Prevedi edukacija na: francuski · nemački
Vaspitanje, odgoj, odgajivanje, podizanje. (lat.)
Odgoj, obrazovanje mladih naraštaja; razvijanje kod mladeži umnih, telesnih i moralnih sposobnosti (lat.)
/ edʒəkeɪʃn̩ /
instruction · teaching · pedagogy · educational activity · training · breeding
ETYM Latin educatio; cf. French éducation.
1. Activities that impart knowledge; SYN. instruction, teaching, pedagogy, educational activity.
2. Knowledge acquired by learning and instruction.
3. The gradual process of acquiring knowledge.
4. The profession of teaching (especially at a school or college or university).
5. The result of good upbringing (especially knowledge of correct social behavior); SYN. training, breeding.
Process, beginning at birth, of developing intellectual capacity, manual skill, and social awareness, especially by instruction. In its more restricted sense, the term refers to the process of imparting literacy, numeracy, and a generally accepted body of knowledge.
The earliest known European educational systems were those of ancient Greece. In Sparta the process was devoted mainly to the development of military skills; in Athens, to politics, philosophy, and public speaking, but both were accorded only to the privileged few.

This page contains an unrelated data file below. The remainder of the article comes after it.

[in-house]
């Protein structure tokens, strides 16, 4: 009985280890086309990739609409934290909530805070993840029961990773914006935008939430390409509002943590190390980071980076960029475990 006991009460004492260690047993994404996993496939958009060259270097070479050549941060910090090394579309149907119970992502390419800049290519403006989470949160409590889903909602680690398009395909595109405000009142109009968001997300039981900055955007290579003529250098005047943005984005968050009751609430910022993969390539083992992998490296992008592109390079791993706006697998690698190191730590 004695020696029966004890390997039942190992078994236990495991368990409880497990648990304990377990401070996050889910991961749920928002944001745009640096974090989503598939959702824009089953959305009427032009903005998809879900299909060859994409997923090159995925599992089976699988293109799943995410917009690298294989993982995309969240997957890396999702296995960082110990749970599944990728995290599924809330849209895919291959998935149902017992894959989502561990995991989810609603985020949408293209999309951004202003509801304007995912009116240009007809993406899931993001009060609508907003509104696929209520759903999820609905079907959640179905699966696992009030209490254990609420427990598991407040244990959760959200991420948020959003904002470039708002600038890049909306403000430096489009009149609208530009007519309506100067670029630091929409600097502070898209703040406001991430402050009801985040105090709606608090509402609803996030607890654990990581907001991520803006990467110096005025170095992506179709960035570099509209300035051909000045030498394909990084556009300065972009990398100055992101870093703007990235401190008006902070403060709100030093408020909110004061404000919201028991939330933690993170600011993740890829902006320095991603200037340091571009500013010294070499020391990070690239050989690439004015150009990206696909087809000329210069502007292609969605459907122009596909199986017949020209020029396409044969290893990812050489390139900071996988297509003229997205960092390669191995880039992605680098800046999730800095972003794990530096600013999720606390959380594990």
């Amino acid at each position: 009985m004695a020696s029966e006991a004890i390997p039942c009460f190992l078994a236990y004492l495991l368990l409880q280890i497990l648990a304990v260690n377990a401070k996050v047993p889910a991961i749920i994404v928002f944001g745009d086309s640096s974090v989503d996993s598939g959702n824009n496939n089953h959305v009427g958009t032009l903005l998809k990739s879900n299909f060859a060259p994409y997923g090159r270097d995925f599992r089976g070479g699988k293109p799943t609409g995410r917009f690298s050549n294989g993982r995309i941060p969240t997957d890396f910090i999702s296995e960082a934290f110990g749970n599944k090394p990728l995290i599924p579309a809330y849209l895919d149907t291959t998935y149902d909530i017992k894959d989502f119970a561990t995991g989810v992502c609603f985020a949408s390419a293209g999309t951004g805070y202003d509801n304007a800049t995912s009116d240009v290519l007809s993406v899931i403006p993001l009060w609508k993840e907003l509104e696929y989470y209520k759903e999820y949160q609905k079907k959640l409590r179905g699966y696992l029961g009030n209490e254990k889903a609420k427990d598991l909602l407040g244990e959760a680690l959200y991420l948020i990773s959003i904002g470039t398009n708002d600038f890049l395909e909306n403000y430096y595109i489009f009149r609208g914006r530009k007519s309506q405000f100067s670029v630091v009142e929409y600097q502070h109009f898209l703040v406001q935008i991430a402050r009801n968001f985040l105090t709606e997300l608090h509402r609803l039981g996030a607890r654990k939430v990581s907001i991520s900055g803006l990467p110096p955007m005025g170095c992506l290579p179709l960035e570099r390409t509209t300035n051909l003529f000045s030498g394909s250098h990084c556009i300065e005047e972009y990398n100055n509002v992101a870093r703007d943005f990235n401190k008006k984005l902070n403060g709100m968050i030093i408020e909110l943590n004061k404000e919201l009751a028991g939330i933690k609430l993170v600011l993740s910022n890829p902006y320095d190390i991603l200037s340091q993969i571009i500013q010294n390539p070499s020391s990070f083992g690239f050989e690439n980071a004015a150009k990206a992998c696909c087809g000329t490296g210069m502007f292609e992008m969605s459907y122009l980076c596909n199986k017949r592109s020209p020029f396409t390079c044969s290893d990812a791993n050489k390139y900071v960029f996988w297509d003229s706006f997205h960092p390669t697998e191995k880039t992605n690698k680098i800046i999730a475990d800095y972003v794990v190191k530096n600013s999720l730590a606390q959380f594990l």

The Romans adopted the Greek system of education and spread it through Western Europe. Following the disintegration of the Roman Empire, widespread education vanished from Europe, although Christian monasteries preserved both learning and Latin. In the Middle Ages, Charlemagne’s monastic schools taught the “seven liberal arts”: grammar, logic, rhetoric, arithmetic, geometry, music, and astronomy; elementary schools, generally presided over by a parish priest, instructed children of the poor in reading, writing, and arithmetic. From the monastic schools emerged the theological philosophers of the Scholastic Movement, which in the 11th–13th centuries led to the foundation of the universities of Paris (Sorbonne), Bologna, Padua, Oxford, and Cambridge. The capture of Constantinople, capital of the E Roman Empire, by the Turks 1453 sent the Christian scholars there into exile across Europe, and revived European interest in learning.
Compulsory attendance at primary schools was first established in the mid-18th century in Prussia, and has since spread almost worldwide. Compulsory schooling in industrialized countries is typically from around age 6 to around age 15; public education expenditure is typically around 5% of GNP (Spain 3.2%, Japan 4.4%, Denmark 7.7%).